With so many businesses successfully instituting work from home policies during the pandemic, it’s reasonable to think that this way of working could be here to stay.
While that’s great for employees with flexible working and less stress, it does pose a challenge to information technology (IT) departments and business owners. With remote working come greater risks to the security of company information and intellectual property.
So what are the risks, and what can be done about them?
The threat from phishing scams, viruses, ransomware and other malware is still very real and, with more people than ever working remotely, there are more opportunities for cybercriminals to attack.
Employees may be working from home, using domestic broadband with an unsecured router, and could be routinely hopping between personal use and business use on their personal device, leaving far more chance that they might click on something they shouldn’t, either due to distraction or because of the lack of security compared to what’s available when working on the company’s premises.
This is also a problem if staff either choose to work from a public location, like a coffee shop, or they have to because they are travelling for work. Public Wi-Fi, even with a password for access, is much easier for hackers to attack and be able to listen in on what an employee is doing.
A further problem with working in public spaces is that criminals have the chance to overhear video chats or look at laptop screens, with the possibility of them seeing sensitive data or being able to steal passwords.
Why hybrid workforces should reconsider Bring Your Own Device (BYOD)
Letting employees use their own devices sounds like a great solution at first glance. However, as noted above, public Wi-Fi and home routers may not be as secure as a properly configured IT system on a company’s premises. This option reduces cybersecurity and gives criminals far more chances to attack, whether that’s by sending phishing emails that wouldn’t normally get through on the company’s network or stealing sensitive data.
Employees will, of course, use their own device for personal use too, including browsing the internet and potentially clicking on malicious links. Children and other family members or guests may be allowed to use the family computer and, again, could click on something they shouldn’t, or they may be able to see sensitive company information.
If employees work part-time remotely or travel to other branches of the company, they are then taking that possibly infected device with them and connecting it to their company’s network. It’s a far better option to offer secure, company-owned laptops and mobiles that are only to be used for work purposes.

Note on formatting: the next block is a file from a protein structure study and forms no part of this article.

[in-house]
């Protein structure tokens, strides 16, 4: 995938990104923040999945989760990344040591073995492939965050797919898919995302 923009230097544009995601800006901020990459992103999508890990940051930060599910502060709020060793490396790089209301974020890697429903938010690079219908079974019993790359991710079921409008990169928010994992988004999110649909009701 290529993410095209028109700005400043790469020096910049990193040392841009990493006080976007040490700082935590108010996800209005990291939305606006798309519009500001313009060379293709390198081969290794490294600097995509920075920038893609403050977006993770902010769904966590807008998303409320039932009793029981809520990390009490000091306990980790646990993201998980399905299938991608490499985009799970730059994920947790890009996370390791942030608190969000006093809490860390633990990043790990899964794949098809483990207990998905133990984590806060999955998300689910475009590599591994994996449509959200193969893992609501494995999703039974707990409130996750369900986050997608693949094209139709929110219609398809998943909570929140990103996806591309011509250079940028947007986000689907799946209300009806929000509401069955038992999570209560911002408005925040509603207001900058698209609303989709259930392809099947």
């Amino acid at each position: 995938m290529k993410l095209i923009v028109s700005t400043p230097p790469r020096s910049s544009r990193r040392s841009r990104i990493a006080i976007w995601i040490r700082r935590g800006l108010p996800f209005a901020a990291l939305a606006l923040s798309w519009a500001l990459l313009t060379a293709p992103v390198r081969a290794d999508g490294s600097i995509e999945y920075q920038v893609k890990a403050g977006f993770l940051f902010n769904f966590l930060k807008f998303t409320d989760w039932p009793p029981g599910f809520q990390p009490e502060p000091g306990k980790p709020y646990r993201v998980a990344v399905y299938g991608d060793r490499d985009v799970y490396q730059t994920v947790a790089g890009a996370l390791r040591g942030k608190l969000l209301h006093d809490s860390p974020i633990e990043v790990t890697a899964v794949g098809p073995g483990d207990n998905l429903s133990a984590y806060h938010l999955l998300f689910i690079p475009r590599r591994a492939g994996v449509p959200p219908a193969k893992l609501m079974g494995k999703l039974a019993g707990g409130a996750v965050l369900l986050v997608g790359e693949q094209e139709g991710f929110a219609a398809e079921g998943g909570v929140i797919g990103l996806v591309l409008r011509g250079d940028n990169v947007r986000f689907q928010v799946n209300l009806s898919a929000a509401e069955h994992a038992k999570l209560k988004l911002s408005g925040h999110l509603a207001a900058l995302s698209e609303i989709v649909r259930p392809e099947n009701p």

Considerations when migrating to cloud computing
When security leaders consider moving to cloud computing, it’s important to research which option will be best for the company. Will it offer data protection and security to the necessary standard? How much control does the user have over security and access options? Can cloud computing options and storage grow as the company grows and needs change? Are there regulatory considerations? Is accessibility good enough for staff and, if needed, for customers?
If something goes wrong, can the user access help quickly enough and is the help of a high enough quality? Are backups frequent and able to be restored to a particular point in time?
Cloud computing offers a lot in terms of ease of use, easy collaboration and streamlined working.
Why security leaders should take the time to educate their workforce
It’s far too easy for cybercriminals to send out phishing scams and malicious code attached to emails if employees don’t know what to look for and what to do if they do accidentally click on something. Employees should be regularly educated on email security and cybersecurity in general and kept up to date with the latest scams and phishing attempts.
It is also a good idea to discuss and enforce the use of strong passwords that are different for every application so that cybercriminals can’t easily guess passwords. This is an important step for all employees in a business, not just those working remotely.
What to consider when choosing appropriate endpoint security
Endpoint security offers many ways to protect devices and keep your data safe. Look for a platform that offers exploit and threat protection, protecting from malware, viruses and more. A good platform should also provide email security and browser protection, patch management, application block listing and, of course, data protection.
Look for a platform that offers all this and is easy to implement centrally.
How to reflect these changes in policy
To secure remote work, security leaders have to do a lot of thinking, planning and implementing of new systems. To back that up, it is best to also implement new policies for remote working, so that users know what they can and can’t do and, more importantly, why.
Putting policies in place for allowed use of emails, passwords, the internet, remote working, approved and rejected applications and personal use guidelines will educate employees further and give them something in black and white that tells them how to work safely.
The IT Governance site, for example, offers a full remote working policy template to help security leaders get started in this regard.
There are many benefits for staff, the enterprise and the environment to go remote, but security leaders and enterprises must take the right precautions to ensure safety and security from all angles.